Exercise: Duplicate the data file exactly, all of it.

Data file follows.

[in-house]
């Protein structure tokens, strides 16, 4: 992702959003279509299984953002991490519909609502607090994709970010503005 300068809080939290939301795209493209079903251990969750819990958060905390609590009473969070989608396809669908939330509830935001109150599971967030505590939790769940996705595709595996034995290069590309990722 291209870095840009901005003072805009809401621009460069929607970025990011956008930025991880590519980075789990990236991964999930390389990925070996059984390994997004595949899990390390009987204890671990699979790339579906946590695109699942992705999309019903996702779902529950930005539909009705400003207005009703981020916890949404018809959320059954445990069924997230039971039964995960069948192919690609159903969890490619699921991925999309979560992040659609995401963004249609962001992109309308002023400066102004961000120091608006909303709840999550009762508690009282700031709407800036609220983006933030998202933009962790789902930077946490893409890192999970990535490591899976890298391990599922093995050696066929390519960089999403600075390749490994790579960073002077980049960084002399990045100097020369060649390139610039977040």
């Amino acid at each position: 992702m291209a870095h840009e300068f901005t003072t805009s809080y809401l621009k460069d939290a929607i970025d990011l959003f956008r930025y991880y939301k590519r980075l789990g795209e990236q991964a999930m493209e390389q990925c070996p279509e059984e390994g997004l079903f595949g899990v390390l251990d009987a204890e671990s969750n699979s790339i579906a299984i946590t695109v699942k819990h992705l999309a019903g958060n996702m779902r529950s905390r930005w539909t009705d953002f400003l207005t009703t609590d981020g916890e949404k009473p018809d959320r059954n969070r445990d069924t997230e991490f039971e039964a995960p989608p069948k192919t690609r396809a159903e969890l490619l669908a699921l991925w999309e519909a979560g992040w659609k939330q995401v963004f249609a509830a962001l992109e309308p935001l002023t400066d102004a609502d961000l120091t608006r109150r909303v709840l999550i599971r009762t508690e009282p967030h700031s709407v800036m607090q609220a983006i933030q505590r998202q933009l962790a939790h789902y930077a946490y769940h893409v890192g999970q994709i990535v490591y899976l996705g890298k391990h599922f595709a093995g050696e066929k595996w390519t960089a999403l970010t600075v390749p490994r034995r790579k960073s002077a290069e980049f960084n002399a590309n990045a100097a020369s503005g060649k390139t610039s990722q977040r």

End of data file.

[in-house]
């Protein structure tokens, strides 16, 4: 992702959003279509299984953002991490519909609502607090994709970010503005 300068809080939290939301795209493209079903251990969750819990958060905390609590009473969070989608396809669908939330509830935001109150599971967030505590939790769940996705595709595996034995290069590309990722 291209870095840009901005003072805009809401621009460069929607970025990011956008930025991880590519980075789990990236991964999930390389990925070996059984390994997004595949899990390390009987204890671990699979790339579906946590695109699942992705999309019903996702779902529950930005539909009705400003207005009703981020916890949404018809959320059954445990069924997230039971039964995960069948192919690609159903969890490619699921991925999309979560992040659609995401963004249609962001992109309308002023400066102004961000120091608006909303709840999550009762508690009282700031709407800036609220983006933030998202933009962790789902930077946490893409890192999970990535490591899976890298391990599922093995050696066929390519960089999403600075390749490994790579960073002077980049960084002399990045100097020369060649390139610039977040």
């Amino acid at each position: 992702m291209a870095h840009e300068f901005t003072t805009s809080y809401l621009k460069d939290a929607i970025d990011l959003f956008r930025y991880y939301k590519r980075l789990g795209e990236q991964a999930m493209e390389q990925c070996p279509e059984e390994g997004l079903f595949g899990v390390l251990d009987a204890e671990s969750n699979s790339i579906a299984i946590t695109v699942k819990h992705l999309a019903g958060n996702m779902r529950s905390r930005w539909t009705d953002f400003l207005t009703t609590d981020g916890e949404k009473p018809d959320r059954n969070r445990d069924t997230e991490f039971e039964a995960p989608p069948k192919t690609r396809a159903e969890l490619l669908a699921l991925w999309e519909a979560g992040w659609k939330q995401v963004f249609a509830a962001l992109e309308p935001l002023t400066d102004a609502d961000l120091t608006r109150r909303v709840l999550i599971r009762t508690e009282p967030h700031s709407v800036m607090q609220a983006i933030q505590r998202q933009l962790a939790h789902y930077a946490y769940h893409v890192g999970q994709i990535v490591y899976l996705g890298k391990h599922f595709a093995g050696e066929k595996w390519t960089a999403l970010t600075v390749p490994r034995r790579k960073s002077a290069e980049f960084n002399a590309n990045a100097a020369s503005g060649k390139t610039s990722q977040r």